Inspiring young poets
Gaines became Indianapolis’ first-ever Youth Poet Laureate in 2019.
“Being the first was exciting in the sense that there were all these possibilities,” she said. “I got to shape it into a service in my community in a specific way that I wanted to serve.”
Her local title made her eligible for the regional Midwest title, which she currently holds as a finalist for National Youth Poet Laureate.
Being up for the same title as Gorman and other talented poets has Gaines realizing the power that her words have to affect others, she said.
When asked what advice she’d give to young poets, Gaines said that “nobody writes a perfect first draft.” The key is to get started.
“If there’s something that you want to talk about, or a strong emotion, start there,” she said. “Start with something that’s very important to you and something that you’re passionate about, and write about it.”
“There is an eastside everywhere there is a corner store
Everywhere the pace moves like a slow and steady baseline shaking the concrete…”
Gaines’ words echo through Lawrence Township Park as she reads from her poem called “Eastside everywhere.”
This piece, she said, is the final product of a poem she’s been “writing, and rewriting and rewriting” as a love letter to her home.
Gaines synthesizes joy and pain in her poems about Lawrence. She sees what collective remembrance and grief can look like, because “a lot of people that live on the east side can tell you they know someone who’s been killed before they were 18.”
“You hear about it, because you’re one circle of separation away,” she said. “Because it’s someone who goes to the local high school, someone on the football team, it’s someone you went to a party with. There’s all these instances of communal grief.
“I put a high value on my personal relationships and my interactions with others, and I think I owe that to Lawrence Township,” she continued. “And so I have all these fundamental experiences, of beauty, of community, of love, of care, but also of trauma, of grieving, and still moving forward, and still making art.”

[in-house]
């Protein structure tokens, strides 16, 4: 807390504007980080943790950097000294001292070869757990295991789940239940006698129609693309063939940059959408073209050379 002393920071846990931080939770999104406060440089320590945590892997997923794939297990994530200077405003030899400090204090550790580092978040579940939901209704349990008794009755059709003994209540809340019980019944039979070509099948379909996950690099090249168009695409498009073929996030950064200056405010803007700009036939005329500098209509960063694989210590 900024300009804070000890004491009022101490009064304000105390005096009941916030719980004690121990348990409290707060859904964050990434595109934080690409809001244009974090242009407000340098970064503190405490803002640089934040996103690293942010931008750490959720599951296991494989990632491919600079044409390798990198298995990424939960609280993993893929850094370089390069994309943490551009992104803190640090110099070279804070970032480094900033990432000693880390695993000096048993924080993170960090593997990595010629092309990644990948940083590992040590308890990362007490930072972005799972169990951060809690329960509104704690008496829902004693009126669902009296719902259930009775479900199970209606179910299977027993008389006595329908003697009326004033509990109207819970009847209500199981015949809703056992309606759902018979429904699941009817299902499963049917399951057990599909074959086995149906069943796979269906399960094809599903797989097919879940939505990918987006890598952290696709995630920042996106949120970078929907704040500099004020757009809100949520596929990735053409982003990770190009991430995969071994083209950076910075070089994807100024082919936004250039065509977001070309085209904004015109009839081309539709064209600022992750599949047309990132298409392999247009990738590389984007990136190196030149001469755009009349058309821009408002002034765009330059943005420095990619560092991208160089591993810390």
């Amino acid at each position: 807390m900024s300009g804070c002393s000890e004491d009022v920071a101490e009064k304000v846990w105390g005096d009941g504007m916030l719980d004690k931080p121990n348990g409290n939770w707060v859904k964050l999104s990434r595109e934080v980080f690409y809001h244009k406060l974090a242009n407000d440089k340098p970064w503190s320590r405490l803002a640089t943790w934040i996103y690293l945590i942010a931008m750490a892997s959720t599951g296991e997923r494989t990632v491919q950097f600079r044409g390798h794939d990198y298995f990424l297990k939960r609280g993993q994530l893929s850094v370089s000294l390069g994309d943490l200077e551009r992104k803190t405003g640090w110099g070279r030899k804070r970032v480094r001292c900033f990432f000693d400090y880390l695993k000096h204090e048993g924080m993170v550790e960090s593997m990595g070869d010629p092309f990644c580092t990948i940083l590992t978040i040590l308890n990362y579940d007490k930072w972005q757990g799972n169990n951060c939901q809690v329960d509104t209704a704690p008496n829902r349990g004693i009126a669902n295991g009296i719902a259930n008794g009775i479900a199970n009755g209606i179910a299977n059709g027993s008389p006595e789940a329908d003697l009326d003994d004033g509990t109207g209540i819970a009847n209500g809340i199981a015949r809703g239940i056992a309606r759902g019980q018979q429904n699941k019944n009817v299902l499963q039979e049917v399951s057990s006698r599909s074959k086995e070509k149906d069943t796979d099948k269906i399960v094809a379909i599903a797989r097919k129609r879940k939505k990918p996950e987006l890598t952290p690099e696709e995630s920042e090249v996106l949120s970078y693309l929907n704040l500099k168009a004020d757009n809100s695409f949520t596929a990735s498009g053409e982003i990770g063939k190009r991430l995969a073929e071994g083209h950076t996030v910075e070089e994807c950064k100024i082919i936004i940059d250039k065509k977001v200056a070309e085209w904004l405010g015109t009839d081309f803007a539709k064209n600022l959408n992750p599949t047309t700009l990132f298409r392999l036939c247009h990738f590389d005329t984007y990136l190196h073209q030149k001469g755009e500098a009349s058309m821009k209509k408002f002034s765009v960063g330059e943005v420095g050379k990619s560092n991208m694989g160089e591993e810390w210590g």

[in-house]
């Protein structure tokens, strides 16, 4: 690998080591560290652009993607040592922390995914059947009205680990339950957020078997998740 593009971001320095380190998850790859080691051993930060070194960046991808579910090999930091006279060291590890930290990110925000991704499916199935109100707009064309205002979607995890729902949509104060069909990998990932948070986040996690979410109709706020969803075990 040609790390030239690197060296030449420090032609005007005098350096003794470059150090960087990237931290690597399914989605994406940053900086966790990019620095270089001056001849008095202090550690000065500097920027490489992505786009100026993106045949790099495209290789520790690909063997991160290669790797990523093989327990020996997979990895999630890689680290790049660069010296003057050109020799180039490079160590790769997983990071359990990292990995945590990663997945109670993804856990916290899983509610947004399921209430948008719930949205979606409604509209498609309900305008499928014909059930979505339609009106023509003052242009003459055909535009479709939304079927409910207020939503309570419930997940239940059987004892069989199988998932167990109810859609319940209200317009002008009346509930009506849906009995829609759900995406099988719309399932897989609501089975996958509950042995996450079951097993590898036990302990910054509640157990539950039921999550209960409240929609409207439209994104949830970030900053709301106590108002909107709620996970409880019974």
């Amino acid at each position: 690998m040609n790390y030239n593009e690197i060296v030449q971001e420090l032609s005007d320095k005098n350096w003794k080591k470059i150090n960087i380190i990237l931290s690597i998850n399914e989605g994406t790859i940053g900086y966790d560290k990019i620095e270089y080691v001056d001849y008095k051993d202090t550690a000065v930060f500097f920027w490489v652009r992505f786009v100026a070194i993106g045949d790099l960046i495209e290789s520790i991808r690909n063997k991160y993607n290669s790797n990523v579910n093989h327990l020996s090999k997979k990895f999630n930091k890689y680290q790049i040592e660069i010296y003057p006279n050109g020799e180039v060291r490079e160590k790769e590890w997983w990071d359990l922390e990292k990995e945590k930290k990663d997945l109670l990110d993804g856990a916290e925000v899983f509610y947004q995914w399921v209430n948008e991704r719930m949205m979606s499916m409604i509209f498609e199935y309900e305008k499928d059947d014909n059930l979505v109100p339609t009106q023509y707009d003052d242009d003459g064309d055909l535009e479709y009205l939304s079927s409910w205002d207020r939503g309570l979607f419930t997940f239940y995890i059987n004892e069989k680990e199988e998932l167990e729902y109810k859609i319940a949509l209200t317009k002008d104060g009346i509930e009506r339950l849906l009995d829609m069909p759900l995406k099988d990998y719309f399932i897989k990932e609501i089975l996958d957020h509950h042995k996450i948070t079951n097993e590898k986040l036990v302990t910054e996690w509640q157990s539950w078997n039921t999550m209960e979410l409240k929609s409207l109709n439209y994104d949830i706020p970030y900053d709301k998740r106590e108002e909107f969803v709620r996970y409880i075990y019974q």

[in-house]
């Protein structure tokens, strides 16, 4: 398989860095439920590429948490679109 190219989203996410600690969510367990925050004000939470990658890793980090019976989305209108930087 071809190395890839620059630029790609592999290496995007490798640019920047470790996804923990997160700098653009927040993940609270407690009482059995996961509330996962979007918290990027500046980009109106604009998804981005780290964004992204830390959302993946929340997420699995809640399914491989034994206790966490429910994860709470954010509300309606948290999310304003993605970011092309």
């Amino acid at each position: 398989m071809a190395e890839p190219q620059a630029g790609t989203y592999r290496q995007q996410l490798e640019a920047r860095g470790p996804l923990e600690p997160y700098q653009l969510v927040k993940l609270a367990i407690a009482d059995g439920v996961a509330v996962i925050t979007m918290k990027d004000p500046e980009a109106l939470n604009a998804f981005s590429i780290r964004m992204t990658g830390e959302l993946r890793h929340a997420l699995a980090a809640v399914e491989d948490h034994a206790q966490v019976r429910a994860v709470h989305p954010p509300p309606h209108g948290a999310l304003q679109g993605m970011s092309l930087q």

Writing about her home also requires standing in “intersections,” which Alyssa has done, Mark said. He said his daughter’s ability to juxtapose different situations in her life, between school and home, between Lawrence and Park Tudor, in her poetry, is a “blessing.”
“She’s been just hyper-intelligent, but then finding poetry as a way to express her thoughts, her frustrations, her views,” Mark said.
The many parts of Gaines’ identity help frame her poems, she said.
“There’s so many intersections there,” she said. “I’m Black. I’m from the east side of Indianapolis. I speak Spanish, I’m bilingual. All these things come together and they create a unique identity.”
Building bridges through poetry
Gaines has explored activism in her poems for a long time, but her relationship to poetry as a means for social change has fundamentally changed throughout the years.
At an earlier age, she might have set out to write a poem that was explicitly political. But now, she’s trying to “write the things that only I can write.” That still means exploring political issues, but through her own experience and communities.
Her awareness of social issues has been evident since she was young, her dad said.
Mark said when the shooting at Sandy Hook Elementary happened in 2012, he and Gaines’ mother, April, tried to shield the then-8-year-old Gaines from the realities of what happened.
But a few days after, news about the shooting came on while they were watching TV. Mark jumped up to change the channel, but Alyssa told him to keep it on. When he asked her how she’d found out about it, she said she’d read it on the internet.
“We really quickly found out our attempts to shape how she perceived the world and interacted with the world weren’t going to work,” he said.
“I’m trying to write the pieces that show my unique perspective and that I’m directly connected to, so that I can stay grounded in that and my poems can be authentic in that way,” she said.
Moreover, Gaines’ understanding of poetry as activism comes from her experiences with slam, she said. If she is standing before an audience performing a piece about an issue, the audience members will “explicitly” know where she stands and why. There’s a connection there.
“I think poetry builds bridges. Poetry builds community,” she said. “And where there’s bridges and community, there can be activism. There can be mobilization. We can discover shared interests.”
‘The work doesn’t stop’
It’s a big month for Gaines: She graduates from Park Tudor, and she’s still deciding where she wants to go to college. She wants to study abroad and major in political science, economics or history.
Gaines will find out whether she’ll hold the national title on May 20 at the National Youth Poet Laureate Commencement at the Kennedy Center in New York City.
Her life will change forever, no matter what happens. It already has.
“Even when I pass on my title, the work doesn’t stop,” she said. “And now I have a bigger platform to do more work and to reach more people and make more connections, which is so exciting, so rewarding. And I’m really grateful for that.”
Poetry is always going be a part of her life.
“If all else is done, if I don’t want to perform, if I don’t want to publish my work anymore, poetry will always be, at its very basis, the way I process things,” she said. “So I’m always going to be writing.”
Contact IndyStar trending reporter Claire Rafford at email@example.com or on Twitter @clairerafford.